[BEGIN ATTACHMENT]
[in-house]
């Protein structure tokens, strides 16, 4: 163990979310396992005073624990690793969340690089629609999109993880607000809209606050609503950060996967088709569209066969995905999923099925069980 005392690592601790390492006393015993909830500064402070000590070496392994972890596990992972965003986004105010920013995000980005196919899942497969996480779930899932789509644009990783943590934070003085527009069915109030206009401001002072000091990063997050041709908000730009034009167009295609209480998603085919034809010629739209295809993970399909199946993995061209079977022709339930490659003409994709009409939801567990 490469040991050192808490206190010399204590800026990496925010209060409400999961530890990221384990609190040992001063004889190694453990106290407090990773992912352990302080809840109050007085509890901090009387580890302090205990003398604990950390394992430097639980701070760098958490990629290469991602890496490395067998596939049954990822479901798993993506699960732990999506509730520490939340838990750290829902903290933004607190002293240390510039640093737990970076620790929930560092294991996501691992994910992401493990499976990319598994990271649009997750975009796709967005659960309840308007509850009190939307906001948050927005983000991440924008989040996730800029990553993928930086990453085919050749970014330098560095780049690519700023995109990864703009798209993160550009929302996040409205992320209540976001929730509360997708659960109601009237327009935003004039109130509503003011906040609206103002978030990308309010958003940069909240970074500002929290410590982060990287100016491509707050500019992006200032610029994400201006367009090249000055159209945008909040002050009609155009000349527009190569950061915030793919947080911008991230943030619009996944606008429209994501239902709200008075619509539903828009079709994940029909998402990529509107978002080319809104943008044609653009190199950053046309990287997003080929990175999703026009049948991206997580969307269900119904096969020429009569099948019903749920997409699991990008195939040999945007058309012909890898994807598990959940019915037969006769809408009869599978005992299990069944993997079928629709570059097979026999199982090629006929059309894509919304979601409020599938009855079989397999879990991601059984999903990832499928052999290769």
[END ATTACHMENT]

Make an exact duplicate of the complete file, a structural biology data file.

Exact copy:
[in-house]
């Protein structure tokens, strides 16, 4: 163990979310396992005073624990690793969340690089629609999109993880607000809209606050609503950060996967088709569209066969995905999923099925069980 005392690592601790390492006393015993909830500064402070000590070496392994972890596990992972965003986004105010920013995000980005196919899942497969996480779930899932789509644009990783943590934070003085527009069915109030206009401001002072000091990063997050041709908000730009034009167009295609209480998603085919034809010629739209295809993970399909199946993995061209079977022709339930490659003409994709009409939801567990 490469040991050192808490206190010399204590800026990496925010209060409400999961530890990221384990609190040992001063004889190694453990106290407090990773992912352990302080809840109050007085509890901090009387580890302090205990003398604990950390394992430097639980701070760098958490990629290469991602890496490395067998596939049954990822479901798993993506699960732990999506509730520490939340838990750290829902903290933004607190002293240390510039640093737990970076620790929930560092294991996501691992994910992401493990499976990319598994990271649009997750975009796709967005659960309840308007509850009190939307906001948050927005983000991440924008989040996730800029990553993928930086990453085919050749970014330098560095780049690519700023995109990864703009798209993160550009929302996040409205992320209540976001929730509360997708659960109601009237327009935003004039109130509503003011906040609206103002978030990308309010958003940069909240970074500002929290410590982060990287100016491509707050500019992006200032610029994400201006367009090249000055159209945008909040002050009609155009000349527009190569950061915030793919947080911008991230943030619009996944606008429209994501239902709200008075619509539903828009079709994940029909998402990529509107978002080319809104943008044609653009190199950053046309990287997003080929990175999703026009049948991206997580969307269900119904096969020429009569099948019903749920997409699991990008195939040999945007058309012909890898994807598990959940019915037969006769809408009869599978005992299990069944993997079928629709570059097979026999199982090629006929059309894509919304979601409020599938009855079989397999879990991601059984999903990832499928052999290769």